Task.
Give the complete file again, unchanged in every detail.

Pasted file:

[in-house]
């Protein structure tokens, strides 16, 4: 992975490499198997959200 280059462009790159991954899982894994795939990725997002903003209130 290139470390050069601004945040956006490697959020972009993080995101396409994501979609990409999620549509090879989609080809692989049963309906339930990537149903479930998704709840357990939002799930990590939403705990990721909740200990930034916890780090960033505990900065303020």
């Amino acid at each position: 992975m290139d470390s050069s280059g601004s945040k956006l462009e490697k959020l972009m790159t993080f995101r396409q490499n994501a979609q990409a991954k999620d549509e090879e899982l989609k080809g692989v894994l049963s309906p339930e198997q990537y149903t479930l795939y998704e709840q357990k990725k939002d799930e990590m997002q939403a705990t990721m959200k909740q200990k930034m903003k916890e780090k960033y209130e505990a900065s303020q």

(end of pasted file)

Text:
[in-house]
């Protein structure tokens, strides 16, 4: 992975490499198997959200 280059462009790159991954899982894994795939990725997002903003209130 290139470390050069601004945040956006490697959020972009993080995101396409994501979609990409999620549509090879989609080809692989049963309906339930990537149903479930998704709840357990939002799930990590939403705990990721909740200990930034916890780090960033505990900065303020």
């Amino acid at each position: 992975m290139d470390s050069s280059g601004s945040k956006l462009e490697k959020l972009m790159t993080f995101r396409q490499n994501a979609q990409a991954k999620d549509e090879e899982l989609k080809g692989v894994l049963s309906p339930e198997q990537y149903t479930l795939y998704e709840q357990k990725k939002d799930e990590m997002q939403a705990t990721m959200k909740q200990k930034m903003k916890e780090k960033y209130e505990a900065s303020q």